Rokita defends gun rights for Hoosiers with expunged crimes

AG Todd Rokita defended firearm possession and purchasing for Hoosiers with expunged criminal records for certain felonies. (Screenshot of Rokita video)

By Whitney Downard | Indiana Capital Chronicle

For The Republic

INDIANAPOLIS — In a Friday opinion, Attorney General Todd Rokita rebuked the Federal Bureau of Investigation (FBI) for denying certain Hoosiers with expunged criminal records the right to purchase a firearm.

“In Indiana, we believe expungement restores civil rights, including Hoosiers’ Second Amendment rights,” Rokita said in a release. “America values justice and liberty for all, and this includes reinstating the right to vote, hold public office, serve as a juror, and purchase a firearm.”  

The opinion was requested by the Indiana State Police concerning an FBI move to deny Hoosiers convicted of serious violent felonies when their crimes have been expunged. Rokita argues that the state, through the Indiana legislature, has determined that expungement restores a Hoosiers’ right to own and purchase a firearm.

That list of crimes eligible for expungement consideration does not include the following felonies:

  • sex or violent offender
  • a person convicted of official misconduct
  • a person convicted of any homicide offense
  • a person convicted in any human or sex trafficking offense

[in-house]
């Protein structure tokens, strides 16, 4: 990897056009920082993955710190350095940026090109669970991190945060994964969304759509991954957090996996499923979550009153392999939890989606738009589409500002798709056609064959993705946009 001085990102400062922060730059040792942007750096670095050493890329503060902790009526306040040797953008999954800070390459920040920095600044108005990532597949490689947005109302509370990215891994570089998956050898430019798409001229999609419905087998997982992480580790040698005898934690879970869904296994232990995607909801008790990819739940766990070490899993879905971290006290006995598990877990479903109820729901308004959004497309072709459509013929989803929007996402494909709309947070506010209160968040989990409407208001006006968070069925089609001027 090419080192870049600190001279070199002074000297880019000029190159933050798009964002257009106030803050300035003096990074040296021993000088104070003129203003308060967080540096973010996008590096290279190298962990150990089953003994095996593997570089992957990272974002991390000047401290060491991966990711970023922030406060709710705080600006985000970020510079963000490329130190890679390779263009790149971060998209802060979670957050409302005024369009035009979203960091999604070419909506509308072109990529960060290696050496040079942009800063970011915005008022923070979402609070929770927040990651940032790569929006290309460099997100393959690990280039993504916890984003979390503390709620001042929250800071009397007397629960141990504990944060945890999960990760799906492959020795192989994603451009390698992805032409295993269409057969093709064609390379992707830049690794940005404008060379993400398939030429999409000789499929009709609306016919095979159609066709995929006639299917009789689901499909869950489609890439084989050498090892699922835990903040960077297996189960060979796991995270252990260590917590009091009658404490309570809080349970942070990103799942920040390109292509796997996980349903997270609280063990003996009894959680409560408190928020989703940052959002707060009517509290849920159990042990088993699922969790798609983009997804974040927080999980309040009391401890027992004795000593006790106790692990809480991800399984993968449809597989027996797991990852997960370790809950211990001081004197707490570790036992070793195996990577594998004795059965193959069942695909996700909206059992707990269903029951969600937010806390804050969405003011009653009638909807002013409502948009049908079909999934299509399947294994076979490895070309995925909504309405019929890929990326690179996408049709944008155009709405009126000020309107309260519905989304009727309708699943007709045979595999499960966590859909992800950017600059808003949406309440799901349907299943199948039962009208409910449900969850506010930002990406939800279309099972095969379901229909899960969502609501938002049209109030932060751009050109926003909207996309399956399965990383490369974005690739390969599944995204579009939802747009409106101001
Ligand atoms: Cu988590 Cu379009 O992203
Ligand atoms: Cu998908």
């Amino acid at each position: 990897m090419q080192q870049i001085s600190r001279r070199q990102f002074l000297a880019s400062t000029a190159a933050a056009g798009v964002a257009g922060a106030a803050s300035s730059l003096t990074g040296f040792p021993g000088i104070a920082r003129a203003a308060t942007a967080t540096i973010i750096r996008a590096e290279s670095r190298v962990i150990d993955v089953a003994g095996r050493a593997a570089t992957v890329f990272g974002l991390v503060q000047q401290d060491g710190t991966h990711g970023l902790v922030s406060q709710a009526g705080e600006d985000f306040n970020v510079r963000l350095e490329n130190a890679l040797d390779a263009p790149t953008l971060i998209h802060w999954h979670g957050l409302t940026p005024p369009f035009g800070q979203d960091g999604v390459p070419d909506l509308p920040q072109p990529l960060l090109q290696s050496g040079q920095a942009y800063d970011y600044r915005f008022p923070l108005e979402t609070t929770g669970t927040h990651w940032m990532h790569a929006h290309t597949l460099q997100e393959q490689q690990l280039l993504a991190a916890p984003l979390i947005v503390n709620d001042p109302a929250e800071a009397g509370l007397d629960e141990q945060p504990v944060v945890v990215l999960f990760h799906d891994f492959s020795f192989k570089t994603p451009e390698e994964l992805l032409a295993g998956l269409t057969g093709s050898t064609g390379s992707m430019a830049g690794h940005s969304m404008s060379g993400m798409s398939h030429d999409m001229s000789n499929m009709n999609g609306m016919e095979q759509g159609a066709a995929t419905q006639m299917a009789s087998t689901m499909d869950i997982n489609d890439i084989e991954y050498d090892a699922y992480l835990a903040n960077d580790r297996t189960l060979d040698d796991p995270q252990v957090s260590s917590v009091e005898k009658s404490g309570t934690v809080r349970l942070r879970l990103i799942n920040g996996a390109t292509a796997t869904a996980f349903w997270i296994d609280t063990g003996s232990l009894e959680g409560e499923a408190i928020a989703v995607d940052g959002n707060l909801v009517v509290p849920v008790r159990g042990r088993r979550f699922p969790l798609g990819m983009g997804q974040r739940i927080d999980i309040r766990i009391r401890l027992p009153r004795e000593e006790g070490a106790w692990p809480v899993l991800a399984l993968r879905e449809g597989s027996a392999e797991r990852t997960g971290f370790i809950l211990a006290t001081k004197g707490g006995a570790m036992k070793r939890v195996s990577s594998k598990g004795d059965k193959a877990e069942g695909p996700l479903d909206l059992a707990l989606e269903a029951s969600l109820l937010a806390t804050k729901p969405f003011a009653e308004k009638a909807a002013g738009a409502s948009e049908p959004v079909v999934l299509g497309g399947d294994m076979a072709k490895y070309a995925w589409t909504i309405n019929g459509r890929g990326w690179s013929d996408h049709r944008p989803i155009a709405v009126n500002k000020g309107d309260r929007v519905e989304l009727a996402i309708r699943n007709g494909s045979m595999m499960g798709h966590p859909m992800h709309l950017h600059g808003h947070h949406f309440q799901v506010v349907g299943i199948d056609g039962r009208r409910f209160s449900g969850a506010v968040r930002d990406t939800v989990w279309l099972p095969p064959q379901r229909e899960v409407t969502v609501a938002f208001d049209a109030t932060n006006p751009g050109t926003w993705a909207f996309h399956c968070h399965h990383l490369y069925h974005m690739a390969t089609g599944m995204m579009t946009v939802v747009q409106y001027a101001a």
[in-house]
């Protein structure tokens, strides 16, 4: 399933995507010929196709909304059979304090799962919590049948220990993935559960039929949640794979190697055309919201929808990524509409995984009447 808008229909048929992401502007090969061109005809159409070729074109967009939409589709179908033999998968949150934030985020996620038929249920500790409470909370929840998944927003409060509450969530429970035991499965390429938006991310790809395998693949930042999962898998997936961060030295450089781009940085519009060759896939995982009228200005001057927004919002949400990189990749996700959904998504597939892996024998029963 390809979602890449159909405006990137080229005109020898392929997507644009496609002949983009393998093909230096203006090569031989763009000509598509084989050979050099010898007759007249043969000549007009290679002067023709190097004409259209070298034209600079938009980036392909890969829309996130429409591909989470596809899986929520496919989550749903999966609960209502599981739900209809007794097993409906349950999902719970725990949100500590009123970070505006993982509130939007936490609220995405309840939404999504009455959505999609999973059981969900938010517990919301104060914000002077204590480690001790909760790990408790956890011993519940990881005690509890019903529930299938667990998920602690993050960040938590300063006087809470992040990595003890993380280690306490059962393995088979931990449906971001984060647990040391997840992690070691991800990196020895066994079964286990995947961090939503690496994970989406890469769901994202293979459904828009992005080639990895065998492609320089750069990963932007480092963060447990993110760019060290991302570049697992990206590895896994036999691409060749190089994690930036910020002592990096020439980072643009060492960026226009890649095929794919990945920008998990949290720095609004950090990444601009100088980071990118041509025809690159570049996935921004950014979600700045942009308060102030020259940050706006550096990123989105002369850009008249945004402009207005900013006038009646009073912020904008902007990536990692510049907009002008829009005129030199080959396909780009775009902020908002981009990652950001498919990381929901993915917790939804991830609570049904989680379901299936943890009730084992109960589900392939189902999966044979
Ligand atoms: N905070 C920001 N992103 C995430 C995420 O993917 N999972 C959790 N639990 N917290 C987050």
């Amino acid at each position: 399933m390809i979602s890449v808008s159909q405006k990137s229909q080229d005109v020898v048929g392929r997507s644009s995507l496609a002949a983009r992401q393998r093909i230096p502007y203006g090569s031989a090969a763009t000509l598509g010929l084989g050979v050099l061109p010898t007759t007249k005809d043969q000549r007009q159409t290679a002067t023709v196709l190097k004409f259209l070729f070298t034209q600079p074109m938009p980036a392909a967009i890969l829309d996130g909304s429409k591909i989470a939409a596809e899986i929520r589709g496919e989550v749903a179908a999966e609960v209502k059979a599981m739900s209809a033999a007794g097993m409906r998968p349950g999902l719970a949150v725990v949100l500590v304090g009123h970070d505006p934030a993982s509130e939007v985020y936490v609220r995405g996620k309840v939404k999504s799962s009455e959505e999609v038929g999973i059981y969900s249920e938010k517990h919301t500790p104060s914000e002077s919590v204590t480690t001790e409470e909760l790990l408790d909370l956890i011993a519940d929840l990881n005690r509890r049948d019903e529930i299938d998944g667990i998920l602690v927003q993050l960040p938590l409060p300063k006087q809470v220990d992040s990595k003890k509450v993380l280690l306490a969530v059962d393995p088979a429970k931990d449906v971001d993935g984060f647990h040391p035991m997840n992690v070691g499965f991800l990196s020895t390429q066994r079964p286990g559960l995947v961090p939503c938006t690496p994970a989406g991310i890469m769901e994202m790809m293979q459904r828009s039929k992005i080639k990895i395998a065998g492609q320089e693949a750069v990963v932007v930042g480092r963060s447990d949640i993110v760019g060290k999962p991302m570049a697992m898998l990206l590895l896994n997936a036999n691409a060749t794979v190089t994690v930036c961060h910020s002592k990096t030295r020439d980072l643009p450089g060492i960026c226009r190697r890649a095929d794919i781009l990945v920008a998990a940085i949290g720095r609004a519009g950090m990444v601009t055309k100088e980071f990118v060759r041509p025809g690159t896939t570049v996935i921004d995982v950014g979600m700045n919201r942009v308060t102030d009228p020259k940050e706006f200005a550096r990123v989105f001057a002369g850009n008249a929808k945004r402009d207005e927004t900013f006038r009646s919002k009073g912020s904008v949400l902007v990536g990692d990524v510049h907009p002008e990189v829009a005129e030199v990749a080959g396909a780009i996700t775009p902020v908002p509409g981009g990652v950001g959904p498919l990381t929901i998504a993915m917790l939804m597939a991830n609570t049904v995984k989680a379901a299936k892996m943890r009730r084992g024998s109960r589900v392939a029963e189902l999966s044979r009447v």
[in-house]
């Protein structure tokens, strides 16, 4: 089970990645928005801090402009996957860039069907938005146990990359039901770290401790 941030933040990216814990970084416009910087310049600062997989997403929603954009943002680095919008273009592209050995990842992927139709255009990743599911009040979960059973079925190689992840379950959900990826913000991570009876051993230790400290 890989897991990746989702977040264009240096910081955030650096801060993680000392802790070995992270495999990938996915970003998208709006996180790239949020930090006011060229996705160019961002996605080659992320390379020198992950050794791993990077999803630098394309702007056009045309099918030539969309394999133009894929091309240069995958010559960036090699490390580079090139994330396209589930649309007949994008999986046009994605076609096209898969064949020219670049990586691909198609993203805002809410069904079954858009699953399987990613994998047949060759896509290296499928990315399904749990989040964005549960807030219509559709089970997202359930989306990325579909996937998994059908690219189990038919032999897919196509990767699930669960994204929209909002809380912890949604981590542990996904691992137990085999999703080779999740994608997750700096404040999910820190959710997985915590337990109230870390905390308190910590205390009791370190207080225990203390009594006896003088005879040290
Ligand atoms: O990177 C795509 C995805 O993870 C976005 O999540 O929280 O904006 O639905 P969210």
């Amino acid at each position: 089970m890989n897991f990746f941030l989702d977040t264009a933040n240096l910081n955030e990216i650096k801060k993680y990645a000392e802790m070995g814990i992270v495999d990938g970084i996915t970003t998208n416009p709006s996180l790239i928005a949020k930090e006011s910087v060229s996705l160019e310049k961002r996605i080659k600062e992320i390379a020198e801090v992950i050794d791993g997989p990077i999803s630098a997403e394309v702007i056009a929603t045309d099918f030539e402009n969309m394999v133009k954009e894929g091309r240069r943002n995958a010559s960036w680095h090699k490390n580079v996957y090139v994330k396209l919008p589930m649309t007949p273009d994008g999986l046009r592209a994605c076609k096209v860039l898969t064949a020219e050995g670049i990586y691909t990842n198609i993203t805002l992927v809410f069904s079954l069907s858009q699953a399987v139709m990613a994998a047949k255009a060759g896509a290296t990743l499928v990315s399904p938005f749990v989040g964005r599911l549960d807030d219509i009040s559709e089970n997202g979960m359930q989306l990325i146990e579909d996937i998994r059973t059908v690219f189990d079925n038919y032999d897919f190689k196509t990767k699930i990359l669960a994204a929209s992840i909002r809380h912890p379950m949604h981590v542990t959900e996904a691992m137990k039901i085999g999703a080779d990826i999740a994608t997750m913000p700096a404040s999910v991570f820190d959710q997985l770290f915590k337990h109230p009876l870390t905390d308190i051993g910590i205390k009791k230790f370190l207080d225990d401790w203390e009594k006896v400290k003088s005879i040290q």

• a person convicted of any sex crime offense
  • a person convicted of two or more felony offenses that involved the unlawful use of a deadly weapon and were not committed as part of the same episode of criminal conduct
  • a person convicted of a felony that resulted in the death of another person

The “sex or violent offender” section of the expungement law includes a list of specific felonies that are ineligible, such as murder, kidnapping and rape.

But the FBI is using a different definition in state law for “serious violent felon” that is much wider. For instance, that list includes crimes such as stalking, robbery, dealing controlled substances and resisting law enforcement while the expungement list does not makes those ineligible.

In the four-page opinion, Rokita acknowledges that the Indiana Supreme Court hasn’t weighed in on the issue but, in an accompanying release, asserted that “these exceptions aim to keep people safe from violent felons obtaining weapons while also preserving the rights of those who have had more minor crimes erased or expunged from their criminal record.”

Other rights restored following an expungement include the right to vote, hold public office and serve as a juror. The legislature — in the law restoring rights — made sure to exclude domestic violence offenders, who are not allowed to possess a firearm even after expungement.

“In Indiana, a person who commits a serious violent felony and then has their felony conviction successfully expunged in a court, must be treated as if they had never been convicted of the offense,” Rokita concludes in the opinion.

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